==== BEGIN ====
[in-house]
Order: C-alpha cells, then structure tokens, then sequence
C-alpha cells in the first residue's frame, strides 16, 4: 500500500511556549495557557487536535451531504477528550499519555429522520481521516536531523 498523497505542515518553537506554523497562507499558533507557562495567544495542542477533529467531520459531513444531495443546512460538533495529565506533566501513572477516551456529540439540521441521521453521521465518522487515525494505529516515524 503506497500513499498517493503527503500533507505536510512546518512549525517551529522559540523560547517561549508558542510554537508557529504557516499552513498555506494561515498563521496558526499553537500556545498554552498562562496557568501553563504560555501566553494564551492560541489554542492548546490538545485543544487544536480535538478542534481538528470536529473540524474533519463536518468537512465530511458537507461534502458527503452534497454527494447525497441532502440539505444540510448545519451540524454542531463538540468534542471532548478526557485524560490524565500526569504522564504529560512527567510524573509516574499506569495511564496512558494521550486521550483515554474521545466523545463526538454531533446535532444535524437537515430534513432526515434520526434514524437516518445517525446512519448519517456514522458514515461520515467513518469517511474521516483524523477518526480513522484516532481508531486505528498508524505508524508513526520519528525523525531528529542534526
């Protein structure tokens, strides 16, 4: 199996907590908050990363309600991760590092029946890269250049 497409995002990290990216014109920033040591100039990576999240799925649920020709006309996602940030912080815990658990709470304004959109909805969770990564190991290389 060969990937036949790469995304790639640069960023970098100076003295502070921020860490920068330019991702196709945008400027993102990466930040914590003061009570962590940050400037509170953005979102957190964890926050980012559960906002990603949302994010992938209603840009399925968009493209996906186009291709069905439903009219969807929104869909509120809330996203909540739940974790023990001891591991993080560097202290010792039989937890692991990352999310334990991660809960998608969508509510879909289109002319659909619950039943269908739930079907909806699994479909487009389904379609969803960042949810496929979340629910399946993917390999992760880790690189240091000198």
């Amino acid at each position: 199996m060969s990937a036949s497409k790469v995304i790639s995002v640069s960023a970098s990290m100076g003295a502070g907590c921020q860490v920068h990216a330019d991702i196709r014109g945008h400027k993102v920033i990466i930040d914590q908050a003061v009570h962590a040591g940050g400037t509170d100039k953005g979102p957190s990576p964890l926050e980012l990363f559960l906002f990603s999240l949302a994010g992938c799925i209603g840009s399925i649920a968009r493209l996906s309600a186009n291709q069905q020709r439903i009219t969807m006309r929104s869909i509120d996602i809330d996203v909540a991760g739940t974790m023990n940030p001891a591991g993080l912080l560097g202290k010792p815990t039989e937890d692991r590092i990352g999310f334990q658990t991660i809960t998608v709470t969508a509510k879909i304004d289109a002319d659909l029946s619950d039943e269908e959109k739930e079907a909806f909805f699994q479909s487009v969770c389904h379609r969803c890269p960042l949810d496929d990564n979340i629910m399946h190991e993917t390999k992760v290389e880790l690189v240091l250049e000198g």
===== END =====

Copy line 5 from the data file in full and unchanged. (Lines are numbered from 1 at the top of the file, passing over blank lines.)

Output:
């Amino acid at each position: 199996m060969s990937a036949s497409k790469v995304i790639s995002v640069s960023a970098s990290m100076g003295a502070g907590c921020q860490v920068h990216a330019d991702i196709r014109g945008h400027k993102v920033i990466i930040d914590q908050a003061v009570h962590a040591g940050g400037t509170d100039k953005g979102p957190s990576p964890l926050e980012l990363f559960l906002f990603s999240l949302a994010g992938c799925i209603g840009s399925i649920a968009r493209l996906s309600a186009n291709q069905q020709r439903i009219t969807m006309r929104s869909i509120d996602i809330d996203v909540a991760g739940t974790m023990n940030p001891a591991g993080l912080l560097g202290k010792p815990t039989e937890d692991r590092i990352g999310f334990q658990t991660i809960t998608v709470t969508a509510k879909i304004d289109a002319d659909l029946s619950d039943e269908e959109k739930e079907a909806f909805f699994q479909s487009v969770c389904h379609r969803c890269p960042l949810d496929d990564n979340i629910m399946h190991e993917t390999k992760v290389e880790l690189v240091l250049e000198g």